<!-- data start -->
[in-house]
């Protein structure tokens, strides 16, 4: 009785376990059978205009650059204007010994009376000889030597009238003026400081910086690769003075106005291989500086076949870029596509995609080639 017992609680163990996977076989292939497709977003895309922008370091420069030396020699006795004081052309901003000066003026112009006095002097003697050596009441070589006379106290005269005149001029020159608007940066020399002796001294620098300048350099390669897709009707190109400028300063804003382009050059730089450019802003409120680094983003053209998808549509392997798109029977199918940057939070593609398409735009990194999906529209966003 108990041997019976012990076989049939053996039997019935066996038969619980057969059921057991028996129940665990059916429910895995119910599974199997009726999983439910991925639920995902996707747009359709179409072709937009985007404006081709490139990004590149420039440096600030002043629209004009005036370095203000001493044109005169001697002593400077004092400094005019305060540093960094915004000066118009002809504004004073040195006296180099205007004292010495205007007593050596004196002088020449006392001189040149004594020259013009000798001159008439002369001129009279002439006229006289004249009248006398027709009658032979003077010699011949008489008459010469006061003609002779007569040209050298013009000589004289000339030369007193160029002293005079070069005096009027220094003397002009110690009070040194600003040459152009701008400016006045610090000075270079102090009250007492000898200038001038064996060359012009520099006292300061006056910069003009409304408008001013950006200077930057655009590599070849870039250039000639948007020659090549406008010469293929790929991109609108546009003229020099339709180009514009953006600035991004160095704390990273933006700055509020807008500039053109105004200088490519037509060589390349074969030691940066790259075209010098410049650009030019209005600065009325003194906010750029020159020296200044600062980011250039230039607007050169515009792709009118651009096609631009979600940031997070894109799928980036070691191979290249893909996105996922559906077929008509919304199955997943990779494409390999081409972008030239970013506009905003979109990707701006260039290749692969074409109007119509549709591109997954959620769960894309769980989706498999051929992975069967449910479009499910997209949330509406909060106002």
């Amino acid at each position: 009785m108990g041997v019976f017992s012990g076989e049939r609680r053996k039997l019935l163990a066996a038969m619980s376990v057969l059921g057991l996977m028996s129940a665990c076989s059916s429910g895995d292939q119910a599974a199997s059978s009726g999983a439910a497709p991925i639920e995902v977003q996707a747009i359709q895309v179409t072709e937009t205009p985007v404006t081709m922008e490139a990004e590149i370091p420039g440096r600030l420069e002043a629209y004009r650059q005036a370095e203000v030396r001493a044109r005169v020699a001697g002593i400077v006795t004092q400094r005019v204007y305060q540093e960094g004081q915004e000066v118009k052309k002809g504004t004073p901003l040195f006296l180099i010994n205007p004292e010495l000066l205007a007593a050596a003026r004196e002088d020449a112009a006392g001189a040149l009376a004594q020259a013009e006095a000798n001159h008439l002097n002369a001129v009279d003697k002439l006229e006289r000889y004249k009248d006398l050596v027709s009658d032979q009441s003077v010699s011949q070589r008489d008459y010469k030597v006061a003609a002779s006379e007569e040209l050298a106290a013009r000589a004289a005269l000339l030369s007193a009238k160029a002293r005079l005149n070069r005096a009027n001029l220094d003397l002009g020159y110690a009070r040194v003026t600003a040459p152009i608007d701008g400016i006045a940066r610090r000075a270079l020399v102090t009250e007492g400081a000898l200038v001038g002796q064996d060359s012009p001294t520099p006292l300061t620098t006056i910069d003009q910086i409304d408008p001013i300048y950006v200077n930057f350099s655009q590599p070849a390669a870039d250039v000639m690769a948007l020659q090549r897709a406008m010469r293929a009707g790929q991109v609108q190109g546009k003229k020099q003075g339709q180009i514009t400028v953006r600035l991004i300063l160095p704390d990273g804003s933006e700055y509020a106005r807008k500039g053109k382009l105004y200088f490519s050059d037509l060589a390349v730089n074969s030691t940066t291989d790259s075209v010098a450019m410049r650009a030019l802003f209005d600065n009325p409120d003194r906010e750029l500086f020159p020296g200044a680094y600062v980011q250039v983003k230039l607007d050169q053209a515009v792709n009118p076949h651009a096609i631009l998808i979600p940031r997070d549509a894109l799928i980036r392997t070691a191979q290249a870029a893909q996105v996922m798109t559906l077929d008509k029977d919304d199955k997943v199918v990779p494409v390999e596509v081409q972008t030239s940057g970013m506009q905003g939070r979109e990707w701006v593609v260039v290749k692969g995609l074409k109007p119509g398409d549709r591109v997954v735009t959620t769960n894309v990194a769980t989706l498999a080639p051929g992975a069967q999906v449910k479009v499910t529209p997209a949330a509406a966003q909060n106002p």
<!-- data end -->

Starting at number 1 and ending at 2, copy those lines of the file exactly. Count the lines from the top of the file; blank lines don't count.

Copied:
[in-house]
């Protein structure tokens, strides 16, 4: 009785376990059978205009650059204007010994009376000889030597009238003026400081910086690769003075106005291989500086076949870029596509995609080639 017992609680163990996977076989292939497709977003895309922008370091420069030396020699006795004081052309901003000066003026112009006095002097003697050596009441070589006379106290005269005149001029020159608007940066020399002796001294620098300048350099390669897709009707190109400028300063804003382009050059730089450019802003409120680094983003053209998808549509392997798109029977199918940057939070593609398409735009990194999906529209966003 108990041997019976012990076989049939053996039997019935066996038969619980057969059921057991028996129940665990059916429910895995119910599974199997009726999983439910991925639920995902996707747009359709179409072709937009985007404006081709490139990004590149420039440096600030002043629209004009005036370095203000001493044109005169001697002593400077004092400094005019305060540093960094915004000066118009002809504004004073040195006296180099205007004292010495205007007593050596004196002088020449006392001189040149004594020259013009000798001159008439002369001129009279002439006229006289004249009248006398027709009658032979003077010699011949008489008459010469006061003609002779007569040209050298013009000589004289000339030369007193160029002293005079070069005096009027220094003397002009110690009070040194600003040459152009701008400016006045610090000075270079102090009250007492000898200038001038064996060359012009520099006292300061006056910069003009409304408008001013950006200077930057655009590599070849870039250039000639948007020659090549406008010469293929790929991109609108546009003229020099339709180009514009953006600035991004160095704390990273933006700055509020807008500039053109105004200088490519037509060589390349074969030691940066790259075209010098410049650009030019209005600065009325003194906010750029020159020296200044600062980011250039230039607007050169515009792709009118651009096609631009979600940031997070894109799928980036070691191979290249893909996105996922559906077929008509919304199955997943990779494409390999081409972008030239970013506009905003979109990707701006260039290749692969074409109007119509549709591109997954959620769960894309769980989706498999051929992975069967449910479009499910997209949330509406909060106002």